IEEE 802.15 concentrates on wireless PAN for a variety of purposes:
- Task Group 1a - WPAN 15.1 Revisions to Bluetooth (R) v1.2 published 2002 June 14
- Task Group 2 - WPAN interoperability so that all those devices in the 2.4GHz don't interfere with each other, i.e. coexistence of 802.15 and 802.11 [WiFi] devices
- Task Group 3a - WPAN Alternate High Rate MAC and PHY
- Task Group 3b - WPAN 15.3 Maintenance
- Task Group 4a - WPAN Alternate Low Rate MAC and PHY
- Task Group 4b - WPAN 15.4 Revisions and Enhancements
- Task Group 5 - WPAN Mesh Networking
UWB and WiMedia fall into 802.15.3 - There is no standard approved as yet. Proponents of UWB have been claiming for years that they will kill off Bluetooth - but there are neither products nor standards on which to base products. WiMedia wants to connect your [TiVo or Windows or... remember Sun Jini?] media center computer to your TV, stereo, etc. But 802.11 a or g or upcoming n do a great job of that.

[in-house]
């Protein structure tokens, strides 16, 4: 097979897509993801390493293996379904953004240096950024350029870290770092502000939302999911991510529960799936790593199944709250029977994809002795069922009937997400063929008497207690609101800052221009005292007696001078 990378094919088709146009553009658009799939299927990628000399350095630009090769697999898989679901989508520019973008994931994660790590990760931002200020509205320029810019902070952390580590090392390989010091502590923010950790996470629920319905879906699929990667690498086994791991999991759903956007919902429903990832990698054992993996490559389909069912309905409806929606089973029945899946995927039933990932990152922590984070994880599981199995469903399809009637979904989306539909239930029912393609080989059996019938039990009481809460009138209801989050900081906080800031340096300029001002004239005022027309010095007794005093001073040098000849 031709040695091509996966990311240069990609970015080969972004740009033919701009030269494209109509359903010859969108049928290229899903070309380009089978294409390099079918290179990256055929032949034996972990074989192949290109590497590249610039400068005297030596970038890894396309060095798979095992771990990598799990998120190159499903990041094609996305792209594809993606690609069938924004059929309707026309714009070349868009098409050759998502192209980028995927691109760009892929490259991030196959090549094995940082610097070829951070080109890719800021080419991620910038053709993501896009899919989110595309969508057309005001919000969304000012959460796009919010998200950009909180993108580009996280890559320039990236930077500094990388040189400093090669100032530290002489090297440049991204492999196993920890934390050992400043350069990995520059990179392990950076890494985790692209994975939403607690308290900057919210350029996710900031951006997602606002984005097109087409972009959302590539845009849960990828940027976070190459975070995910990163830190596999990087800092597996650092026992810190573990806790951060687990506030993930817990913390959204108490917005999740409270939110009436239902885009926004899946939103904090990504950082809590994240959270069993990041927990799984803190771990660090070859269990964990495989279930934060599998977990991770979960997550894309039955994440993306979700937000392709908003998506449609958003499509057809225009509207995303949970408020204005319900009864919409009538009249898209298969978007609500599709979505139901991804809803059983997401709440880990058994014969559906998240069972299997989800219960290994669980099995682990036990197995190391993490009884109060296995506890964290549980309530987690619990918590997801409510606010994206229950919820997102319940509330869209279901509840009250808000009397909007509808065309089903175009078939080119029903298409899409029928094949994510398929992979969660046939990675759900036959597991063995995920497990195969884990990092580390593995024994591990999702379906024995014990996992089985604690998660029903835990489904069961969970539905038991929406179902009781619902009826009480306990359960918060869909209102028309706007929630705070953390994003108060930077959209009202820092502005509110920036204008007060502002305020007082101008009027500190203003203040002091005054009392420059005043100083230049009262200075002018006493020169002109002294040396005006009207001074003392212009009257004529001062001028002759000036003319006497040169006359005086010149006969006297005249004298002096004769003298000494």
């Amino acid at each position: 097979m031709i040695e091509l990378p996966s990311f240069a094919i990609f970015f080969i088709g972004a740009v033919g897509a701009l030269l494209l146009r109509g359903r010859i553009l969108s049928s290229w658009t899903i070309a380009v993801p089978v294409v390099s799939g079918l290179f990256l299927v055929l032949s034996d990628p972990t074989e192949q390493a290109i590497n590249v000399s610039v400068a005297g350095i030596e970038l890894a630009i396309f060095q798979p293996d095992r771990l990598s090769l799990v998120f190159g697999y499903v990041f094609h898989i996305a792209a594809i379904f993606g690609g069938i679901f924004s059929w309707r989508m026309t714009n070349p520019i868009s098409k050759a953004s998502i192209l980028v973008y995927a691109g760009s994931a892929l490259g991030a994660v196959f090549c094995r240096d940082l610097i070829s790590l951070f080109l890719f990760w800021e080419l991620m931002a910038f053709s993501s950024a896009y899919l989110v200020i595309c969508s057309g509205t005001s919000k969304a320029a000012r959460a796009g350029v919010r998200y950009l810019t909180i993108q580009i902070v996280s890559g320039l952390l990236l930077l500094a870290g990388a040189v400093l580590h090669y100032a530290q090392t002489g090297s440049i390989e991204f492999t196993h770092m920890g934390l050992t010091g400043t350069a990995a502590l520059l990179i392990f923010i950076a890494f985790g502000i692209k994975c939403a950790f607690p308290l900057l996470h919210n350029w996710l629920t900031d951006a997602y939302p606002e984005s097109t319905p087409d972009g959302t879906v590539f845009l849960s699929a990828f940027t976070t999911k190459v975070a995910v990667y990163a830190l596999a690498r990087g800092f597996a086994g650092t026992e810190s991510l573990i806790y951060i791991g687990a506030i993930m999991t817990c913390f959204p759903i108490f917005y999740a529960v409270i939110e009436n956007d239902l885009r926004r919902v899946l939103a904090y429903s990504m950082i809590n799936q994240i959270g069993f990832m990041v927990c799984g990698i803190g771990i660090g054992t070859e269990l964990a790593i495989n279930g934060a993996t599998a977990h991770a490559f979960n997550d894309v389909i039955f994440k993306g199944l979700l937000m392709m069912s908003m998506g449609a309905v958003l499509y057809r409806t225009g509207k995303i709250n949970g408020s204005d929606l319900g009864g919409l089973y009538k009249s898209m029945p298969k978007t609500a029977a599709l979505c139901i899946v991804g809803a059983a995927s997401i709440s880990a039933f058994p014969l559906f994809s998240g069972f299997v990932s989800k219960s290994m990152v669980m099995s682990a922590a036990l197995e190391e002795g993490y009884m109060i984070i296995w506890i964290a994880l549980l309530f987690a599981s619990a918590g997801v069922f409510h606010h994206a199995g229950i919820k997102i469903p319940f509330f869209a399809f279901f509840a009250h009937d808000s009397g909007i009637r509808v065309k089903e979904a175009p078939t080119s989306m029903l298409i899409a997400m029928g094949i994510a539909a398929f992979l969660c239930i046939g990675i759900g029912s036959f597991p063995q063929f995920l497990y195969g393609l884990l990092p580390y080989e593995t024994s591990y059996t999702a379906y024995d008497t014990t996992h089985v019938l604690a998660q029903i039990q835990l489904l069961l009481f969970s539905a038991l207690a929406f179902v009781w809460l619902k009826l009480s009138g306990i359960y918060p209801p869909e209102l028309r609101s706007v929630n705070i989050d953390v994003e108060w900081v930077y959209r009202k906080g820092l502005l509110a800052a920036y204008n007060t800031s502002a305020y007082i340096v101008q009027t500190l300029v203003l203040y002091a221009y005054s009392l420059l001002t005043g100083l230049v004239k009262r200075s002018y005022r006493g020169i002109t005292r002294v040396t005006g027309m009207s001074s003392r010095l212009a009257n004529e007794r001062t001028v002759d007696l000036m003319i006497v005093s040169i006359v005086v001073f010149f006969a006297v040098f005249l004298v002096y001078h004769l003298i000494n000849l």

ZigBee (TM) falls under 802.15.4 and finally had its standard approved on 2004 December 14. But if you check out ZigBee.org, there are still no products. ZigBee concentrates on low-power, low-duty-cylce needs replacing feedback loops for control circuits and sensors. According to their web site, their initial markets include home control, building automation and industrial automation.
Compare these lack of products with WiFi, other 802.11 derivatives and Bluetooth where products generally are announced in advance of the standards being ratified, with compliant products being announced near simultaneously with standards announcements. Bluetooth and WiFi have their markets identified and fill consumer needs or desires. ZigBee comes closest to doing this with its focus on sensors and controls requireing only a low duty-cycle, and I'll do a further study on ZigBee soon. But without clearly defined user needs, these standards are unlikely to make much of an impact in the marketplace.